He was a confirmed irritant by 2016, when he and Ayan called for a protest in Atyrau against land reforms. The rally attracted unusually large numbers by Kazakhstan standards and inspired similar gatherings nationwide.
The government was caught short by resistance to its reforms. The government said it had only intended to attract investment into agriculture, but a distrustful public sniffed the possibility of more corrupt schemes wherein officials would take backhanders while parceling out land.
In the end, authorities backtracked and imposed a five-year moratorium on the reforms.
Still, Bokayev and Ayan were imprisoned for spearheading the pushback, which the powers-that-be depicted as a sinister plot to overthrow the state rather than an outbreak of peaceful dissent.
Memories of that resistance, and maybe Bokayev’s exit from prison, were possibly uppermost on Tokayev’s mind when he pledged this week to draft new legislation prohibiting the sale of agricultural land to foreigners.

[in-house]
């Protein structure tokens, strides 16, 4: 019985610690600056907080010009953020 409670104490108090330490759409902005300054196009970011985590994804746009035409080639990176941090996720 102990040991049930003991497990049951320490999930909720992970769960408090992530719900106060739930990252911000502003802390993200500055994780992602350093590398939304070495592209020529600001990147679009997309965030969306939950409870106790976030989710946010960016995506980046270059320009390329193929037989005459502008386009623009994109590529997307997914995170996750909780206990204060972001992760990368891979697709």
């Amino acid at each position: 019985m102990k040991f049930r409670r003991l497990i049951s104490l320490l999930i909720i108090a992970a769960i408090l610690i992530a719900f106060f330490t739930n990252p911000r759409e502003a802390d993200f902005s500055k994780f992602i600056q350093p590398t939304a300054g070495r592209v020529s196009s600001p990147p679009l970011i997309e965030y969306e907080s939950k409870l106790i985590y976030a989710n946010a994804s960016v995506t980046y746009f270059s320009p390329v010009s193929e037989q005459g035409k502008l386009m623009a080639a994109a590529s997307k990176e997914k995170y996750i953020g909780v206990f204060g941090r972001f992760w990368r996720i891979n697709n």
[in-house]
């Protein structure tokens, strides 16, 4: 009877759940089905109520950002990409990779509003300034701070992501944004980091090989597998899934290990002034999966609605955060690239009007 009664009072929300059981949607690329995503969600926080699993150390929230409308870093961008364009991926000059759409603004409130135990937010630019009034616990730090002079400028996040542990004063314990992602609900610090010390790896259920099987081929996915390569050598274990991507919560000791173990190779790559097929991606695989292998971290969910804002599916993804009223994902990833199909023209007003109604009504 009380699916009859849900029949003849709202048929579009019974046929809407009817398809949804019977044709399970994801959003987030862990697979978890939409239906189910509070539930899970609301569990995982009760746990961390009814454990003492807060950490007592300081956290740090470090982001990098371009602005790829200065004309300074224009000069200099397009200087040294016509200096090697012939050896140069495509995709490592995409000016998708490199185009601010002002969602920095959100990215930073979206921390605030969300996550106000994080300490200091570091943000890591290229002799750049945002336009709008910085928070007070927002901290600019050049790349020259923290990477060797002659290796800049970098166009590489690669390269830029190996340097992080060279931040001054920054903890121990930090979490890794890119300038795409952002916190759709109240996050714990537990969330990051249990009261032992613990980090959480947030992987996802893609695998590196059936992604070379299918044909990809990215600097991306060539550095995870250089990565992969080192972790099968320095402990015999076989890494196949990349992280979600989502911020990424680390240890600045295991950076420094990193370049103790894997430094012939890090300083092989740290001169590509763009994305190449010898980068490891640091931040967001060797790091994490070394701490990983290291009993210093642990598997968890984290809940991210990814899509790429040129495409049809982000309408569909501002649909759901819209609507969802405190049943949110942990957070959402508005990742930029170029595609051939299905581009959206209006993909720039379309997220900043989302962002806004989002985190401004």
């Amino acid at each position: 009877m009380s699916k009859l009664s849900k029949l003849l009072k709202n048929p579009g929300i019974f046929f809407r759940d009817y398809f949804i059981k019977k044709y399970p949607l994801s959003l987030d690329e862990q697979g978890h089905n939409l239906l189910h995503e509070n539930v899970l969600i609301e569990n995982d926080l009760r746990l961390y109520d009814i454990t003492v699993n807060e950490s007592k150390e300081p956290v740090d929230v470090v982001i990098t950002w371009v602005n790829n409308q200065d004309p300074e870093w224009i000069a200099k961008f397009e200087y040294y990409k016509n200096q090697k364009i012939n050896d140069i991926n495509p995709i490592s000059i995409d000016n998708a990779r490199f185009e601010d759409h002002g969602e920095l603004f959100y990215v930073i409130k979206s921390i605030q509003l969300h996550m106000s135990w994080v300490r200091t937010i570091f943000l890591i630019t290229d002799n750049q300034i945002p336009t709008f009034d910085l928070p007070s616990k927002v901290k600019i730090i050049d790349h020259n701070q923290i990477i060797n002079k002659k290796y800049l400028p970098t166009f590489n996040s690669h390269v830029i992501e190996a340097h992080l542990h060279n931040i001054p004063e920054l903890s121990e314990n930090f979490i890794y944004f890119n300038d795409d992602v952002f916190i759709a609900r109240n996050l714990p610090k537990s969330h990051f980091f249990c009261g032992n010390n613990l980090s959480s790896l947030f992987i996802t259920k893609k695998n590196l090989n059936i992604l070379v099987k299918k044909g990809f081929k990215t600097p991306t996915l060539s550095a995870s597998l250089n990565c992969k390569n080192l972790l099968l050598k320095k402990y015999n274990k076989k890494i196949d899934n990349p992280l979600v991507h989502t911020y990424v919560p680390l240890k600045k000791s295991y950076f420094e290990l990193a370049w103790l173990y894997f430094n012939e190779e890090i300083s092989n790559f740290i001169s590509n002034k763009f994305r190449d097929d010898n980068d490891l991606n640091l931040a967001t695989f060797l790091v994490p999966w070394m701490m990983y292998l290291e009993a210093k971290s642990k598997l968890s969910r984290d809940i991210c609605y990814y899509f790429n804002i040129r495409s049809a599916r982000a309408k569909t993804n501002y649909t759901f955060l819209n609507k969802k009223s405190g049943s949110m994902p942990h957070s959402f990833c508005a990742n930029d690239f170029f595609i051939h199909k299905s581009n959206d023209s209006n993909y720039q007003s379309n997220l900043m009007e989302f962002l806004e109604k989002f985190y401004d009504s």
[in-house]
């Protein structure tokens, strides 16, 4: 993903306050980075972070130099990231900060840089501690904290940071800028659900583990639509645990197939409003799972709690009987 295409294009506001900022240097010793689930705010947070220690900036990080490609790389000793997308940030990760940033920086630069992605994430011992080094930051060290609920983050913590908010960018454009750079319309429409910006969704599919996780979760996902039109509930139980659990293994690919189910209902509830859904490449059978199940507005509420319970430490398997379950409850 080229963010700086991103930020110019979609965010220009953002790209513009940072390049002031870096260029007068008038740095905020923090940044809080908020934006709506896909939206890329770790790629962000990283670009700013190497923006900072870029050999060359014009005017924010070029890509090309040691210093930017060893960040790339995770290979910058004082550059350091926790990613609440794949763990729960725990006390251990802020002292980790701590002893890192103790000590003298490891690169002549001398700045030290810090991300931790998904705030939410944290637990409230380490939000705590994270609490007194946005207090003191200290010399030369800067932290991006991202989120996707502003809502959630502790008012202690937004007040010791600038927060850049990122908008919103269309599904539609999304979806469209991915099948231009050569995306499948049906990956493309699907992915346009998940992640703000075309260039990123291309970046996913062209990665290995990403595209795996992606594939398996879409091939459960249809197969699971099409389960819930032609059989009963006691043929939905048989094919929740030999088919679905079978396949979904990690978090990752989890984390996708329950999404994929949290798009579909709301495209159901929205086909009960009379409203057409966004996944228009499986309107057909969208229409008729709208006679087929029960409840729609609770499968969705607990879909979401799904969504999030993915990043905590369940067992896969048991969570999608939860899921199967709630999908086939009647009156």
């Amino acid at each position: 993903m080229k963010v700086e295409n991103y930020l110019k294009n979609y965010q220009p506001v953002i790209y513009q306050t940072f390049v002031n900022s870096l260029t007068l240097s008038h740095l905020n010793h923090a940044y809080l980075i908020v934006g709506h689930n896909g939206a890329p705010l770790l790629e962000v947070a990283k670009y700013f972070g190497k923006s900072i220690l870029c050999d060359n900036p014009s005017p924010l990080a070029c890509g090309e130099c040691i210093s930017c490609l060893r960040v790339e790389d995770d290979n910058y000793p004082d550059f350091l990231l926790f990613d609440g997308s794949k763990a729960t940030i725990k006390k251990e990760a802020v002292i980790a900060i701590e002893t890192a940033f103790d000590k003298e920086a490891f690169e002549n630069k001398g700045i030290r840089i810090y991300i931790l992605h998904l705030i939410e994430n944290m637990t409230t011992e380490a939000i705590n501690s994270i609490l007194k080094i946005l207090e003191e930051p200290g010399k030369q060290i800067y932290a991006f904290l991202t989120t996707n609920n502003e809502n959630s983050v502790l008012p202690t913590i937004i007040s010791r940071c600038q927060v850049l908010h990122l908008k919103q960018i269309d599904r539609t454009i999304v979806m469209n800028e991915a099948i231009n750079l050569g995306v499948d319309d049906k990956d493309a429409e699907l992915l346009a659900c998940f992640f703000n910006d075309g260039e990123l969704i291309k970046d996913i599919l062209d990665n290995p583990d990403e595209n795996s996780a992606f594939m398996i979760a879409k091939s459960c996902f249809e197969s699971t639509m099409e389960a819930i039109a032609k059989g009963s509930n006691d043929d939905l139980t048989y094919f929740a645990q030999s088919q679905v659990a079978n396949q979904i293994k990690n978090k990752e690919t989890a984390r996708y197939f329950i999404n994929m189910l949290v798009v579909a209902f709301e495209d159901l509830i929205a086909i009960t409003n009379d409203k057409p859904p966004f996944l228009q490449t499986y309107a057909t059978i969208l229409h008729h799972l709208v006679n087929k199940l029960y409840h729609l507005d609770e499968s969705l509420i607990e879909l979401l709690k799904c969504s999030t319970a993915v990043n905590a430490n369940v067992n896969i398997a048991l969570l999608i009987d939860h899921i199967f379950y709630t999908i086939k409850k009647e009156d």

In 2016, the notion that foreigners were acquiring a backdoor route to land ownership was a red rag to many Kazakhs, who see land as sacrosanct public property.
In a country where Sinophobia is rife, the idea that territory could be ceded willy-nilly to investors from China gained ground and lent a nationalist tinge to the protests.
So is Bokayev a nationalist? He is no chauvinist, he says with a laugh, preferring to describe himself as a patriot “who suffers for his nation” and one in whom “liberal views predominate.”
He rattles off a list of reforms he will be pursuing now that he is free.
“We need supremacy of the law, we need democratic institutions, we need a modern electoral system in which the most varied parties can participate, we need to change party legislation, we need decentralization,” he said.
And standing up for his convictions trumps any worries about another spell in prison for breaching his probation restrictions.
“I don’t want to go prison, of course,” he told Eurasianet. But “what remains to be done, if our country is such that a person can go to prison for his convictions?”
Joanna Lillis is a journalist based in Almaty and author of Dark Shadows: Inside the Secret World of Kazakhstan.